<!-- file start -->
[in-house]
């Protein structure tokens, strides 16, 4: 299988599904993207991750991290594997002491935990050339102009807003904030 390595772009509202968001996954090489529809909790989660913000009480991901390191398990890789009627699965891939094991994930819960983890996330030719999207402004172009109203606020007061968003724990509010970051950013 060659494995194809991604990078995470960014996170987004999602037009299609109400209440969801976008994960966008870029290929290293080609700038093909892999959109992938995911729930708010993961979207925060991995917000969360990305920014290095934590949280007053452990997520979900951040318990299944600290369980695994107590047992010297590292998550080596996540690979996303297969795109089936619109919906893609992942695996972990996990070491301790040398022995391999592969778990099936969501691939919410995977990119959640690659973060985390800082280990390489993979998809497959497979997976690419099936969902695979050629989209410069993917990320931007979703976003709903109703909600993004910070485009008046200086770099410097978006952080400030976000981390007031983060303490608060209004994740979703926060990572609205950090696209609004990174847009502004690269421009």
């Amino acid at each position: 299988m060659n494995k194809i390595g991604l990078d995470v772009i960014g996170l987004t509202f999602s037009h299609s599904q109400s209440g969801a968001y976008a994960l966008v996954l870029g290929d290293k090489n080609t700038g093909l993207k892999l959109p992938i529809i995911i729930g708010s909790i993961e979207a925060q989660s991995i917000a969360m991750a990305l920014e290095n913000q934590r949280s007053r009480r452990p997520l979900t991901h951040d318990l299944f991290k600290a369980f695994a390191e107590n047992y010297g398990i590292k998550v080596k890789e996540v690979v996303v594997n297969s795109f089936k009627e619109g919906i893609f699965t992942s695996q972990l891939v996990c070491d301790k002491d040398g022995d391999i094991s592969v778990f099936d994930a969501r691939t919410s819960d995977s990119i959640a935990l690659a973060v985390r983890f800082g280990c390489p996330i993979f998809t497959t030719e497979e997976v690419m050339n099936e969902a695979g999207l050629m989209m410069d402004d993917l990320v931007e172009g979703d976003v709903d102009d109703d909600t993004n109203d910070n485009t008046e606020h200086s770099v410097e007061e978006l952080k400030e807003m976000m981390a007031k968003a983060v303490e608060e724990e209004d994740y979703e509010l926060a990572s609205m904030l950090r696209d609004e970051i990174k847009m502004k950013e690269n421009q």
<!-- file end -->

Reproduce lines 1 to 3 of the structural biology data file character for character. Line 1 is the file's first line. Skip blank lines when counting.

[in-house]
């Protein structure tokens, strides 16, 4: 299988599904993207991750991290594997002491935990050339102009807003904030 390595772009509202968001996954090489529809909790989660913000009480991901390191398990890789009627699965891939094991994930819960983890996330030719999207402004172009109203606020007061968003724990509010970051950013 060659494995194809991604990078995470960014996170987004999602037009299609109400209440969801976008994960966008870029290929290293080609700038093909892999959109992938995911729930708010993961979207925060991995917000969360990305920014290095934590949280007053452990997520979900951040318990299944600290369980695994107590047992010297590292998550080596996540690979996303297969795109089936619109919906893609992942695996972990996990070491301790040398022995391999592969778990099936969501691939919410995977990119959640690659973060985390800082280990390489993979998809497959497979997976690419099936969902695979050629989209410069993917990320931007979703976003709903109703909600993004910070485009008046200086770099410097978006952080400030976000981390007031983060303490608060209004994740979703926060990572609205950090696209609004990174847009502004690269421009």
């Amino acid at each position: 299988m060659n494995k194809i390595g991604l990078d995470v772009i960014g996170l987004t509202f999602s037009h299609s599904q109400s209440g969801a968001y976008a994960l966008v996954l870029g290929d290293k090489n080609t700038g093909l993207k892999l959109p992938i529809i995911i729930g708010s909790i993961e979207a925060q989660s991995i917000a969360m991750a990305l920014e290095n913000q934590r949280s007053r009480r452990p997520l979900t991901h951040d318990l299944f991290k600290a369980f695994a390191e107590n047992y010297g398990i590292k998550v080596k890789e996540v690979v996303v594997n297969s795109f089936k009627e619109g919906i893609f699965t992942s695996q972990l891939v996990c070491d301790k002491d040398g022995d391999i094991s592969v778990f099936d994930a969501r691939t919410s819960d995977s990119i959640a935990l690659a973060v985390r983890f800082g280990c390489p996330i993979f998809t497959t030719e497979e997976v690419m050339n099936e969902a695979g999207l050629m989209m410069d402004d993917l990320v931007e172009g979703d976003v709903d102009d109703d909600t993004n109203d910070n485009t008046e606020h200086s770099v410097e007061e978006l952080k400030e807003m976000m981390a007031k968003a983060v303490e608060e724990e209004d994740y979703e509010l926060a990572s609205m904030l950090r696209d609004e970051i990174k847009m502004k950013e690269n421009q």